How to Sew a Yukata
Alright then, let's make a yukata!
If you don't already know, a yukata is a light summer kimono often worn at summer festivals and fireworks displays. I found some gorgeous fabric and decided to make one for my daughter this year. I will be using this book:
It's called クライムキのキッズじんべいとゆかた＋ベビー (Kurai Muki's Kids' Jinbei and Yukata + Baby) and it's a great resource with step-by-step photos and simple explanations. The thing is, it's only available in Japanese. In this series of posts, I will go through the process of making a yukata using this book with some commentary and explanations of the Japanese terms. If you want to skip to the sewing part, see Part 2.
I will be making the 100 cm size and that requires 3 metres of fabric...yikes!
Now technically, I don't really need to make a yukata for my daughter. There are plenty of lovely yukata in the shops but they are often pink, black, or a combination of the two. Some of the designs 'in fashion' this year are absolutely awful (see below.)
Since I am not keen on my daughter looking like an AKB reject, I have decided that a DIY yukata is the solution! I found the fabric below online (on sale - woo hoo!) and couldn't resist!
I loved the Very Hungry Caterpillar by Eric Carle when I was a kid and my daughter loves it, too. She makes me read the Japanese version, then the English version, then the Japanese version again...you get the idea. It is also big at her daycare - they read the book and sing the song every day. Yes, there is a song. It's basically the text of the book set to a music with a mid '70s Gilbert O'Sullivan vibe. Hungry again, naturally.
Fun fact: The English and Japanese versions of the book are slightly different. In the Japanese version, one of the strawberries is upside-down and the caterpillar cries when it gets a stomachache. It cries.
Now on to the pattern tracing. I got out my trusty tracing paper [ハトロン紙 hatoron-shi] and got to work. There are just five pieces.to trace:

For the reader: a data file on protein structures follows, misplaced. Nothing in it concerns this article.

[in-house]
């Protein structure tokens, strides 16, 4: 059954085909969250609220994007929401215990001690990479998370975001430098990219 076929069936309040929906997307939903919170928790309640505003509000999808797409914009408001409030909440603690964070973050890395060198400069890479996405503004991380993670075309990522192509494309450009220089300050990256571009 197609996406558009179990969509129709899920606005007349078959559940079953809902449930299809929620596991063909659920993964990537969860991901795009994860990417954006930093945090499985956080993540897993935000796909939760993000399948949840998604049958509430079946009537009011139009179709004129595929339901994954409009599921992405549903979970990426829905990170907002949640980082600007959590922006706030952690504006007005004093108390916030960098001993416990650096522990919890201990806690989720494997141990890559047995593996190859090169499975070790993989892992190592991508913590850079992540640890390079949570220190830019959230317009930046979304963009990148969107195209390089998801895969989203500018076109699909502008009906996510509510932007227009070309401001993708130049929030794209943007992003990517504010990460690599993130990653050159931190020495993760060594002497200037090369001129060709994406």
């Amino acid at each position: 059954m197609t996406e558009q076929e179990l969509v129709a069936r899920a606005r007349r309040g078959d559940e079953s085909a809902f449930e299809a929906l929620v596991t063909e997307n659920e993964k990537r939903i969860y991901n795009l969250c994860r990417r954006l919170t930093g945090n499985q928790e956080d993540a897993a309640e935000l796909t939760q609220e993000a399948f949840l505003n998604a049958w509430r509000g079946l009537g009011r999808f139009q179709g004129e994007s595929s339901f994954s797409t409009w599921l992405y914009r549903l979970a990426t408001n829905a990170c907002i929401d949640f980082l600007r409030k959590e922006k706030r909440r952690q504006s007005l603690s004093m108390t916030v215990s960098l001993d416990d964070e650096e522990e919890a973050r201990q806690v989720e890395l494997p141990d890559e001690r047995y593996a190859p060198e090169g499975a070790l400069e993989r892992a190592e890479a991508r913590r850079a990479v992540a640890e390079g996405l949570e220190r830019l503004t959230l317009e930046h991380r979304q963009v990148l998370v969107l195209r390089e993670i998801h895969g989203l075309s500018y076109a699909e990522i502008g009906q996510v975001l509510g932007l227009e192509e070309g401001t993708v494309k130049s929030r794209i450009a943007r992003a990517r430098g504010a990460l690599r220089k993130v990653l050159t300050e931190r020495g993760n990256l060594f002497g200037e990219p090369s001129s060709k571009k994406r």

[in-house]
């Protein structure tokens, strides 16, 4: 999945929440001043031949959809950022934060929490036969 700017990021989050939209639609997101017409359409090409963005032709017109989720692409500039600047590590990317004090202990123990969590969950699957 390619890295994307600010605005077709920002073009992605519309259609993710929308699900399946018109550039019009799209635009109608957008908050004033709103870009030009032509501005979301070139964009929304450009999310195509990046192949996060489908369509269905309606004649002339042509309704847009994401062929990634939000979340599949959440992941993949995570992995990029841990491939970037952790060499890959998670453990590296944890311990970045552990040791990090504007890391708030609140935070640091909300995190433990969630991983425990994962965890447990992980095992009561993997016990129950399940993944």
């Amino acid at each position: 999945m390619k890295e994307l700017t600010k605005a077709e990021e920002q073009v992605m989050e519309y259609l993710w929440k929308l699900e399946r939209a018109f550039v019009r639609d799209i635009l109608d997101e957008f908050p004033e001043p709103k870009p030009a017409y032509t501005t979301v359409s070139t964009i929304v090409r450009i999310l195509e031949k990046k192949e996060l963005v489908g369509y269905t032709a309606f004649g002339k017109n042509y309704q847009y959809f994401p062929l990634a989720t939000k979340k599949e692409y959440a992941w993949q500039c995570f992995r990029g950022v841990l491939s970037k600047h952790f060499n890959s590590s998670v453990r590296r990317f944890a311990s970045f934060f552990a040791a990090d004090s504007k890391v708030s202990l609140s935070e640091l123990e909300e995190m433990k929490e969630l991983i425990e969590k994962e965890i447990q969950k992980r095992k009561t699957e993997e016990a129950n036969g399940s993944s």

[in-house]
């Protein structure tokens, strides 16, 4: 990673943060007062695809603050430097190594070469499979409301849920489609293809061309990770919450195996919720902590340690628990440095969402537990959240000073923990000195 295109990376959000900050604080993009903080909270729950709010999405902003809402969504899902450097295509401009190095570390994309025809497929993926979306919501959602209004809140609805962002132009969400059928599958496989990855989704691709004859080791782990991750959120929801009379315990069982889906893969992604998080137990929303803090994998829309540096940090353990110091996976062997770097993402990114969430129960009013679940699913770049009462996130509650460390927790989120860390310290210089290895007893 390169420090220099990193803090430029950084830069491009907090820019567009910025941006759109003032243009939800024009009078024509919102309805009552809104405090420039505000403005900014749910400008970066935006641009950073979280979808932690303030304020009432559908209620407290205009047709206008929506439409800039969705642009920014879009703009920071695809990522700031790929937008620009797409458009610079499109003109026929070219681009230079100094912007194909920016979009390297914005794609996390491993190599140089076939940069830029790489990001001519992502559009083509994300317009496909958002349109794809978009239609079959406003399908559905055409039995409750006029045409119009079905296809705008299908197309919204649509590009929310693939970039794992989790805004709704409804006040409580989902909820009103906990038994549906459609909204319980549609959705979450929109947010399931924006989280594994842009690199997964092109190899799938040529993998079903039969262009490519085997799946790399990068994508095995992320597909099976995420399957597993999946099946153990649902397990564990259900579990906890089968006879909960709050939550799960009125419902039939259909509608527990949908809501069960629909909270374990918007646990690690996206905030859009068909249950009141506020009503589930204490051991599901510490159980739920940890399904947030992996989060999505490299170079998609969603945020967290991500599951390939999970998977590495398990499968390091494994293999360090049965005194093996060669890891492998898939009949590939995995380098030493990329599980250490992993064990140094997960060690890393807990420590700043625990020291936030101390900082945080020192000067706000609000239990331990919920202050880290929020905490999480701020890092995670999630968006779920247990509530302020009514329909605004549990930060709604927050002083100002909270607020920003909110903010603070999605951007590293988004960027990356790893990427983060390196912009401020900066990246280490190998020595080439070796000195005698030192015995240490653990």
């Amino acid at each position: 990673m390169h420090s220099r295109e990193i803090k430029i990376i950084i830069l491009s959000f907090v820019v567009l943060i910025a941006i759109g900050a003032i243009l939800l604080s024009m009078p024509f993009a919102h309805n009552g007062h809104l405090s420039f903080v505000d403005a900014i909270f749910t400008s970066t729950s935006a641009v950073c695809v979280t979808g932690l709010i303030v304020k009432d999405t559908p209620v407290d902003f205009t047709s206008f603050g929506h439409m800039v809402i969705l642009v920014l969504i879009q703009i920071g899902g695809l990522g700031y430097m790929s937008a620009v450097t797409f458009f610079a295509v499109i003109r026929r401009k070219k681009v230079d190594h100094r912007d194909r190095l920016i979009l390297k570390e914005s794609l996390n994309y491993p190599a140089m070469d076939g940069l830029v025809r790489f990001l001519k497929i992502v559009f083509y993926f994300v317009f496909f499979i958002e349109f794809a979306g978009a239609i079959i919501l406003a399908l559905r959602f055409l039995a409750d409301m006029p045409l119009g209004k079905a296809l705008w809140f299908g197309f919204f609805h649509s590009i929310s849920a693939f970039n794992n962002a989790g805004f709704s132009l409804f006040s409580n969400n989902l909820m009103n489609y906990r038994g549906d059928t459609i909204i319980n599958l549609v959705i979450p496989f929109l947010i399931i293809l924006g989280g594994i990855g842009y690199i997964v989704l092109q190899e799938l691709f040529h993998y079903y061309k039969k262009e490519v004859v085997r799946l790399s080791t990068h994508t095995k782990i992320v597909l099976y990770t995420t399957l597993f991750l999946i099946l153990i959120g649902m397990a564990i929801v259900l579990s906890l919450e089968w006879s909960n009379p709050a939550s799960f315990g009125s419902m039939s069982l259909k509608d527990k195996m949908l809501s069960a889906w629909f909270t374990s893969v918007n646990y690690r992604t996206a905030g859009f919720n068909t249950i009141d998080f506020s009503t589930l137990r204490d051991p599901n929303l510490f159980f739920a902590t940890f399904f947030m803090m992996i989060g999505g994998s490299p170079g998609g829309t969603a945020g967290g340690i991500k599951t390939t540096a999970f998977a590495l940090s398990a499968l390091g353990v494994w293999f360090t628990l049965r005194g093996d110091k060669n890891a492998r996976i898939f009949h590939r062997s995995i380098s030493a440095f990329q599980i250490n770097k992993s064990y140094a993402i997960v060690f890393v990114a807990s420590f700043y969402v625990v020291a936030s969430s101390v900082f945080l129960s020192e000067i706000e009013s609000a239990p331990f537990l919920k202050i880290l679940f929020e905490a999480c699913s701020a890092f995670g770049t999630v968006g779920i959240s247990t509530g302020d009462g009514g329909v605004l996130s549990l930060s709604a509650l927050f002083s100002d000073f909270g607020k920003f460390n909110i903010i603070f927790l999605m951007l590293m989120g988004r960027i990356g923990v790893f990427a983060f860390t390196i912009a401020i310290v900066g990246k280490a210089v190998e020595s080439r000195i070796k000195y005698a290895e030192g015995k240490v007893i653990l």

前身頃 - mae migoro - front
後ろ身頃 - ushiro migoro - back
衿 - eri - collar
袖 - sode - sleeve
ひも - himo - tie
Once that is done, we need to add the seam allowances [縫い代 nuishiro]. The curved dressmaker's rule (also by Kurai Muki) is indispensable for this part of the process. It has saved my sanity many times when adding seam allowances to patterns from other companies such as Ottobre. It's also a good idea to place some weights on top of the paper when you are tracing - a water bottle did the trick for me.
The book has a very easy-to-read chart on page 33 showing which seam allowances go where. After taking a good look at the chart, I realised that the pieces with half-circles on them needed to be mirrored (doubled) so I cut out copies of the sleeve, collar and tie and taped them into place, matching up the half-circles. I also sticky-taped the front to the back at the shoulder so it was in one piece.
So the seam allowances have been added, the pieces have been taped together and we are ready to cut!
OK, I admit it, I changed the cutting layout. Do you see the big pink quasi-Siberian expanse of nothing below? Well, I didn't like it either. Instead of wasting half a metre of fabric, I moved the sleeves down to the left-hand side. You can probably get away with it for the 90 and 100 sizes but nothing larger than that. The layout in the book is designed to make use of the selvedge but I'd rather overlock that bit than have a bunch of oddly shaped scraps. Now I have enough fabric to make a cute summer blouse. Hooray!
To someone used to western-style sewing, the construction of the yukata may seem a bit strange - there is no shoulder seam and everything is cut in one thin, narrow strip. There is a reason for that - traditional kimono/yukata fabric is only around 36 cm wide. Cutting 110 cm width fabric in this way makes the final product look more authentic.